Making Precious Objects....Building Floater Frames for Small Paintings
....something that you can treasure, and always keep with you, as you run for cover!
I’ve made many kinds of art over the decades, of various sizes, but I’ve also always made small things that are self-framed and meant to be presented and preserved that way. Making small things seems to fit with an EMERGENCY STATE OF MIND..….the feeling that all security and known comforts can disappear at a moment’s notice, and you are left wandering down the road with only a few valued possessions gathered at the last moment. Children who experience trauma sometimes come to know that after loss, comfort can be found in small safe places, and small favorite objects.
Above: An early piece, early 1990s, collage on wood, about 9” x 12”, framed primitively with nailed sheet metal.
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There was a time when as artists many of us were encouraged to paint big, so that we were more likely to be included in corporate collections, and gallery shows. These days corporations are no longer viewed as the relatively benign organizations we once thought they were (or at least we gave them more benefit of doubt), and our association with them does not seem like such a feather in our cap. And large paintings in corporate collections are just as likely to be warehoused as shown, once the decorators have their way. And galleries?……..as a young man, I experienced my share of business with them, but I no longer need or want them, for sales, or acclaim.
Many current social factors in the western world come with an attendant restlessness that encourages the making of small rather than larger artworks.
We are experiencing a loss of the middle class, and the degree of national and household debt is staggering in Canada, the USA, and many other countries. One wonders how long the current social order can exist with such a precarious situation for so much of the population. Inflation keeps growing and a great many are very close to insolvency. Rental housing supply is low, causing rates to jump quickly leaving those who do not own, terrified about the future. Those who DO own homes, but who still hold mortgages, worry about unmanageable rate increases as well. Some economists warn that a looming global depression, and collapse of currency (or worse) is not too far off.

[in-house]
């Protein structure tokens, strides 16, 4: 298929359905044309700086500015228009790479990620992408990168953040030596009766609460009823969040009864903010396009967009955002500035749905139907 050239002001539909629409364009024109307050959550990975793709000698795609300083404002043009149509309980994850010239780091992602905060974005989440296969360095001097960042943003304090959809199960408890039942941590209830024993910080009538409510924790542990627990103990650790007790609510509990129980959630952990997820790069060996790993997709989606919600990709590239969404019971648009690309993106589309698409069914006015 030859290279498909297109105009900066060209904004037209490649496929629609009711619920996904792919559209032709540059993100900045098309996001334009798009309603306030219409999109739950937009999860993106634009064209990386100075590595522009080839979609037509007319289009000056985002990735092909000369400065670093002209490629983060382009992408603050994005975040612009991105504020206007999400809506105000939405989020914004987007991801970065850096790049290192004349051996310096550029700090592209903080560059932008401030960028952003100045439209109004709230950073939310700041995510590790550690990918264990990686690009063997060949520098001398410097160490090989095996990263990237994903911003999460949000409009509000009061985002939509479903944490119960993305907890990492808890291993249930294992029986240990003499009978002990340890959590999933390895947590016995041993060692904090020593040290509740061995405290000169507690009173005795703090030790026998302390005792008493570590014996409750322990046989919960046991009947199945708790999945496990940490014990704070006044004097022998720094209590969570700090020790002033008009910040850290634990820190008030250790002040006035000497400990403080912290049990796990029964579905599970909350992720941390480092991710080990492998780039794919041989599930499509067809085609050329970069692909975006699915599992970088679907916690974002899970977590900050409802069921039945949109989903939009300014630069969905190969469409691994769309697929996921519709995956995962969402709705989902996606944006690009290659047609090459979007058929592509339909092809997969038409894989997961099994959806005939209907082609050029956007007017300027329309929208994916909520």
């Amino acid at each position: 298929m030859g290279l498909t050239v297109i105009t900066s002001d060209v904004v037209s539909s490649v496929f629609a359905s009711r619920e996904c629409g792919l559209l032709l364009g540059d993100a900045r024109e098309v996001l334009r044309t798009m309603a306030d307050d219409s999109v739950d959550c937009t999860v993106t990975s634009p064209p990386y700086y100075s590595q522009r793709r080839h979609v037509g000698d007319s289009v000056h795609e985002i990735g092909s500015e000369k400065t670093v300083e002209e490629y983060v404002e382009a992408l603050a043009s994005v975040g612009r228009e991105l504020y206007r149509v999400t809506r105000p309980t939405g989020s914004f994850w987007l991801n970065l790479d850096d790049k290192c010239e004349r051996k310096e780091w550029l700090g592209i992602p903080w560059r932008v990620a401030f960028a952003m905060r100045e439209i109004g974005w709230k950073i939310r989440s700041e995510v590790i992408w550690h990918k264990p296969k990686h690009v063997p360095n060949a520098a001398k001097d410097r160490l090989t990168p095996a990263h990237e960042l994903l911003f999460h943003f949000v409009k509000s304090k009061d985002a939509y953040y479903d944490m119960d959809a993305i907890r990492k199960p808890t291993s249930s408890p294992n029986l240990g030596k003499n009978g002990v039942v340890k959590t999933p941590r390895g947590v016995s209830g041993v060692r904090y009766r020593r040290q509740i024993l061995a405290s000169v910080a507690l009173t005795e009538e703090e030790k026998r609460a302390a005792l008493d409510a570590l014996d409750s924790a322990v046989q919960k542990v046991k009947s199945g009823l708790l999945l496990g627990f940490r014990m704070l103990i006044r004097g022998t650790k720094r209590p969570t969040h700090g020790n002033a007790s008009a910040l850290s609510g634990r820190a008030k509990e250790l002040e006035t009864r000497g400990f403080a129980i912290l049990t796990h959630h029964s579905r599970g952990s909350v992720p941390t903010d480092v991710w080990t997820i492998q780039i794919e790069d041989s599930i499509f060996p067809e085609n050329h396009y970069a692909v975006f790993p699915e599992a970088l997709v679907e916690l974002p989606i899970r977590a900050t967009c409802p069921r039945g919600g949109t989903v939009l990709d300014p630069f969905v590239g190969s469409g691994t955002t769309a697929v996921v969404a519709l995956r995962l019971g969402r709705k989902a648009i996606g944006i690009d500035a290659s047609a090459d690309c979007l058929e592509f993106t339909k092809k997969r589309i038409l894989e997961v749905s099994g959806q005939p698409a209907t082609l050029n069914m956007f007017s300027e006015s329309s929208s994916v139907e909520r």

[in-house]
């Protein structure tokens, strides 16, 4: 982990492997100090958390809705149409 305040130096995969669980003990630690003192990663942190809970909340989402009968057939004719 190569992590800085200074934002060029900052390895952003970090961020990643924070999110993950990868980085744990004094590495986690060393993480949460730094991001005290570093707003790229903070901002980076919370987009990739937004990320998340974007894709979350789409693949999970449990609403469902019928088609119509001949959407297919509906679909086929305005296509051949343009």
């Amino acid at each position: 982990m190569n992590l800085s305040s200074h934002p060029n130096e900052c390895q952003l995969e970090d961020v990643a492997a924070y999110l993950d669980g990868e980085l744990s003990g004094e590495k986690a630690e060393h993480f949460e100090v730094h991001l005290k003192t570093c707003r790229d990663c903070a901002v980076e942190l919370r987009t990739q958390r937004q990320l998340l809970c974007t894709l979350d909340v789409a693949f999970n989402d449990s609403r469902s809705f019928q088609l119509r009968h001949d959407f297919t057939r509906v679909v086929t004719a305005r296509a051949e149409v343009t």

Social instability is very high. There is rampant gun violence in both the USA and Canada. Toronto used to feel like a safe city, but recently random attacks upon strangers on city streets and public transit, speaks to a level of social unraveling not evident before. Homelessness keeps growing, and many with mental problems are not given assistance or support in any meaningful way. When frustration and desperation boil over, violence is often the outcome.
Each year the results of climate change come closer and threaten even those who felt safe earlier. Here, for example, we are surrounded by forest, and the recent wildfires causing unprecedented damage in many parts of Canada show just how susceptible we are to catastrophe, especially in hot, dry weather. Heavily polluted air from wildfires kills many and potentially shortens the life span of all who breath it for prolonged periods. Those who live in lower areas worry just as much about the extreme damage caused by floods. Tornadoes and extreme wind events can terrorize everybody on high and low ground alike.
The inability of political opponents to talk reasonably, without adopting hate stances is par for the course now, and the extreme positions of radical left and right allow for no compromise with the other, no finding of workable middle ground. Those who benefit from spreading misinformation are now often as sophisticated in mass media techniques as respected reporters were in earlier times. We now need fact checkers to check the fact checkers! Further, the concept of truth itself is under attack. For many, truth is now something more subjective than objective. But if you still do believe in an objective truth, it becomes harder to know where to look for it. Purveyors of previously accepted truths in the medical and scientific fields now hold much less public trust.
The thought of 110 million refugees on the move throughout the world, often moving in the direction of social democracies whose own institutions are weakened and declining in credibility, increases the likelihood of further social instability.
Aggression by Russia , and less than friendly relations with the emerging economic giant, China, point to radical global shifts in all spheres, all of which will not benefit the social democracies of the west, particularly Canada and the USA.